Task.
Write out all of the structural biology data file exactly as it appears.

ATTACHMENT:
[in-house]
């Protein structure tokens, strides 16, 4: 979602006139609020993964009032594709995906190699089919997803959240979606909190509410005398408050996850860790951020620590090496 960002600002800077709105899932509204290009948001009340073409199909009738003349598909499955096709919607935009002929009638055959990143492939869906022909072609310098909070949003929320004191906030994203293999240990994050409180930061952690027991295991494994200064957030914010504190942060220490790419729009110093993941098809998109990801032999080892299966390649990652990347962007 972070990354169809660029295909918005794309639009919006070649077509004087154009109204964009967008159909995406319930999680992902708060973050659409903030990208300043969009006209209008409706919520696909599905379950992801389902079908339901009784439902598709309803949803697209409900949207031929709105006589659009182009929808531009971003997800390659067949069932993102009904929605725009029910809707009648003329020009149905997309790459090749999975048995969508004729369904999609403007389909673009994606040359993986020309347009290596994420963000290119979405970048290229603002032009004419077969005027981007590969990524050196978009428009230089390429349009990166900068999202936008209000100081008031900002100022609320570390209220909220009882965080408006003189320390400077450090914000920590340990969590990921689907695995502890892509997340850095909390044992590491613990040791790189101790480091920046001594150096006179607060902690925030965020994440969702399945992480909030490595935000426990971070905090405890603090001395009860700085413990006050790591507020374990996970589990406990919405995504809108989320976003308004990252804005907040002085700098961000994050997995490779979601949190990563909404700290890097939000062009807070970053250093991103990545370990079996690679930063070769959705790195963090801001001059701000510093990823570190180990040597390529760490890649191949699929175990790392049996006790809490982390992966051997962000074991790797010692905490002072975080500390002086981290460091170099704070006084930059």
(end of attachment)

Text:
[in-house]
């Protein structure tokens, strides 16, 4: 979602006139609020993964009032594709995906190699089919997803959240979606909190509410005398408050996850860790951020620590090496 960002600002800077709105899932509204290009948001009340073409199909009738003349598909499955096709919607935009002929009638055959990143492939869906022909072609310098909070949003929320004191906030994203293999240990994050409180930061952690027991295991494994200064957030914010504190942060220490790419729009110093993941098809998109990801032999080892299966390649990652990347962007 972070990354169809660029295909918005794309639009919006070649077509004087154009109204964009967008159909995406319930999680992902708060973050659409903030990208300043969009006209209008409706919520696909599905379950992801389902079908339901009784439902598709309803949803697209409900949207031929709105006589659009182009929808531009971003997800390659067949069932993102009904929605725009029910809707009648003329020009149905997309790459090749999975048995969508004729369904999609403007389909673009994606040359993986020309347009290596994420963000290119979405970048290229603002032009004419077969005027981007590969990524050196978009428009230089390429349009990166900068999202936008209000100081008031900002100022609320570390209220909220009882965080408006003189320390400077450090914000920590340990969590990921689907695995502890892509997340850095909390044992590491613990040791790189101790480091920046001594150096006179607060902690925030965020994440969702399945992480909030490595935000426990971070905090405890603090001395009860700085413990006050790591507020374990996970589990406990919405995504809108989320976003308004990252804005907040002085700098961000994050997995490779979601949190990563909404700290890097939000062009807070970053250093991103990545370990079996690679930063070769959705790195963090801001001059701000510093990823570190180990040597390529760490890649191949699929175990790392049996006790809490982390992966051997962000074991790797010692905490002072975080500390002086981290460091170099704070006084930059």